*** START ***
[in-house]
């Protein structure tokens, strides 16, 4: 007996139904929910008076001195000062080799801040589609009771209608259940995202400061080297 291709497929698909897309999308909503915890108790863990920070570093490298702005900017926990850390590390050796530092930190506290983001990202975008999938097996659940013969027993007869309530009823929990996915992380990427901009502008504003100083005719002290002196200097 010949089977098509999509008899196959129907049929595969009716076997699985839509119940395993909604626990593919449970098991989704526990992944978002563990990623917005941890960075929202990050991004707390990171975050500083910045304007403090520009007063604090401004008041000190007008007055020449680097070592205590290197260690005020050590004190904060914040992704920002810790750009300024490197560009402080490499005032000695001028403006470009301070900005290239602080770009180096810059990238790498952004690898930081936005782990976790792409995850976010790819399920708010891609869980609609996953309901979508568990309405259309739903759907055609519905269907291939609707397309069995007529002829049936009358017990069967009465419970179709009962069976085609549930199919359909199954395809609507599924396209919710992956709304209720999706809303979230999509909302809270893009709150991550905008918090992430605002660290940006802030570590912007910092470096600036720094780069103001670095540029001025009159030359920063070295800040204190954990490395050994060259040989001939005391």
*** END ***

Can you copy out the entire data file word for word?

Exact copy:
[in-house]
């Protein structure tokens, strides 16, 4: 007996139904929910008076001195000062080799801040589609009771209608259940995202400061080297 291709497929698909897309999308909503915890108790863990920070570093490298702005900017926990850390590390050796530092930190506290983001990202975008999938097996659940013969027993007869309530009823929990996915992380990427901009502008504003100083005719002290002196200097 010949089977098509999509008899196959129907049929595969009716076997699985839509119940395993909604626990593919449970098991989704526990992944978002563990990623917005941890960075929202990050991004707390990171975050500083910045304007403090520009007063604090401004008041000190007008007055020449680097070592205590290197260690005020050590004190904060914040992704920002810790750009300024490197560009402080490499005032000695001028403006470009301070900005290239602080770009180096810059990238790498952004690898930081936005782990976790792409995850976010790819399920708010891609869980609609996953309901979508568990309405259309739903759907055609519905269907291939609707397309069995007529002829049936009358017990069967009465419970179709009962069976085609549930199919359909199954395809609507599924396209919710992956709304209720999706809303979230999509909302809270893009709150991550905008918090992430605002660290940006802030570590912007910092470096600036720094780069103001670095540029001025009159030359920063070295800040204190954990490395050994060259040989001939005391």